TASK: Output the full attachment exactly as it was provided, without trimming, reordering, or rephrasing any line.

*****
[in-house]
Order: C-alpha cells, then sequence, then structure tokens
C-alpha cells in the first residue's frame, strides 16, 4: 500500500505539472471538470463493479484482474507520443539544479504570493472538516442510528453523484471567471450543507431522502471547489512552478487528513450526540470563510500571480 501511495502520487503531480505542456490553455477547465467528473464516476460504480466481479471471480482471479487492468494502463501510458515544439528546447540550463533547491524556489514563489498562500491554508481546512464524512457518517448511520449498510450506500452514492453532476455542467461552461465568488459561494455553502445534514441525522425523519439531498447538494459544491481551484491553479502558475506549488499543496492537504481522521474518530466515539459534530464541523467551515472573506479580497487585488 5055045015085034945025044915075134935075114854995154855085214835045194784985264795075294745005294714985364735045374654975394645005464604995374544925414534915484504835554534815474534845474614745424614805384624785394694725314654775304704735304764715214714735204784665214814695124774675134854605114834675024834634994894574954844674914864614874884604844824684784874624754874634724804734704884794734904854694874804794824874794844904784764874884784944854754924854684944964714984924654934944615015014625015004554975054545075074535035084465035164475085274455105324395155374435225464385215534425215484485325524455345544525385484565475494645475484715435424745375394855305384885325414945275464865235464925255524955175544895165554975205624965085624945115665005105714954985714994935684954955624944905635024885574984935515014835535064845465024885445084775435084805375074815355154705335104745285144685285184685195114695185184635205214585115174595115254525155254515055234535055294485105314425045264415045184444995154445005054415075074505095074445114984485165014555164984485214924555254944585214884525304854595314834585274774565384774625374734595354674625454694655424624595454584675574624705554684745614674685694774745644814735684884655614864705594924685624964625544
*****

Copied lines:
[in-house]
Order: C-alpha cells, then sequence, then structure tokens
C-alpha cells in the first residue's frame, strides 16, 4: 500500500505539472471538470463493479484482474507520443539544479504570493472538516442510528453523484471567471450543507431522502471547489512552478487528513450526540470563510500571480 501511495502520487503531480505542456490553455477547465467528473464516476460504480466481479471471480482471479487492468494502463501510458515544439528546447540550463533547491524556489514563489498562500491554508481546512464524512457518517448511520449498510450506500452514492453532476455542467461552461465568488459561494455553502445534514441525522425523519439531498447538494459544491481551484491553479502558475506549488499543496492537504481522521474518530466515539459534530464541523467551515472573506479580497487585488 5055045015085034945025044915075134935075114854995154855085214835045194784985264795075294745005294714985364735045374654975394645005464604995374544925414534915484504835554534815474534845474614745424614805384624785394694725314654775304704735304764715214714735204784665214814695124774675134854605114834675024834634994894574954844674914864614874884604844824684784874624754874634724804734704884794734904854694874804794824874794844904784764874884784944854754924854684944964714984924654934944615015014625015004554975054545075074535035084465035164475085274455105324395155374435225464385215534425215484485325524455345544525385484565475494645475484715435424745375394855305384885325414945275464865235464925255524955175544895165554975205624965085624945115665005105714954985714994935684954955624944905635024885574984935515014835535064845465024885445084775435084805375074815355154705335104745285144685285184685195114695185184635205214585115174595115254525155254515055234535055294485105314425045264415045184444995154445005054415075074505095074445114984485165014555164984485214924555254944585214884525304854595314834585274774565384774625374734595354674625454694655424624595454584675574624705554684745614674685694774745644814735684884655614864705594924685624964625544